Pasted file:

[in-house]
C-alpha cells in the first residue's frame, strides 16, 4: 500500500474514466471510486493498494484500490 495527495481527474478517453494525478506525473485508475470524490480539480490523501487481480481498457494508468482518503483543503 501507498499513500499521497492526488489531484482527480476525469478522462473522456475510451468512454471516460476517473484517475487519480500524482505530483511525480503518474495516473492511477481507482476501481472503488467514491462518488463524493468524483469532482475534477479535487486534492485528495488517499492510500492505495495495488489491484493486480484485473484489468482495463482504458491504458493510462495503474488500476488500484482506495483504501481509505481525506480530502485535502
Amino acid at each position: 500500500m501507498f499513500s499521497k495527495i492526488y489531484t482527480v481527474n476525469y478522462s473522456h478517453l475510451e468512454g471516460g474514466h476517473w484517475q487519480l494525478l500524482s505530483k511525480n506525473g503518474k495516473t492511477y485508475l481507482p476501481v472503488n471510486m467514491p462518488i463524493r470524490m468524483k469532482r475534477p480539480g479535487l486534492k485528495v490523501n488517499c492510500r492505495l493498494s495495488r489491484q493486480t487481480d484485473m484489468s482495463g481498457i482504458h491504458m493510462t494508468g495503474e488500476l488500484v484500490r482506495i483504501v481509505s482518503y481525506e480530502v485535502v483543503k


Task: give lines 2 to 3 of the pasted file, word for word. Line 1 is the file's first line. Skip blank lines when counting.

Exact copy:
C-alpha cells in the first residue's frame, strides 16, 4: 500500500474514466471510486493498494484500490 495527495481527474478517453494525478506525473485508475470524490480539480490523501487481480481498457494508468482518503483543503 501507498499513500499521497492526488489531484482527480476525469478522462473522456475510451468512454471516460476517473484517475487519480500524482505530483511525480503518474495516473492511477481507482476501481472503488467514491462518488463524493468524483469532482475534477479535487486534492485528495488517499492510500492505495495495488489491484493486480484485473484489468482495463482504458491504458493510462495503474488500476488500484482506495483504501481509505481525506480530502485535502
Amino acid at each position: 500500500m501507498f499513500s499521497k495527495i492526488y489531484t482527480v481527474n476525469y478522462s473522456h478517453l475510451e468512454g471516460g474514466h476517473w484517475q487519480l494525478l500524482s505530483k511525480n506525473g503518474k495516473t492511477y485508475l481507482p476501481v472503488n471510486m467514491p462518488i463524493r470524490m468524483k469532482r475534477p480539480g479535487l486534492k485528495v490523501n488517499c492510500r492505495l493498494s495495488r489491484q493486480t487481480d484485473m484489468s482495463g481498457i482504458h491504458m493510462t494508468g495503474e488500476l488500484v484500490r482506495i483504501v481509505s482518503y481525506e480530502v485535502v483543503k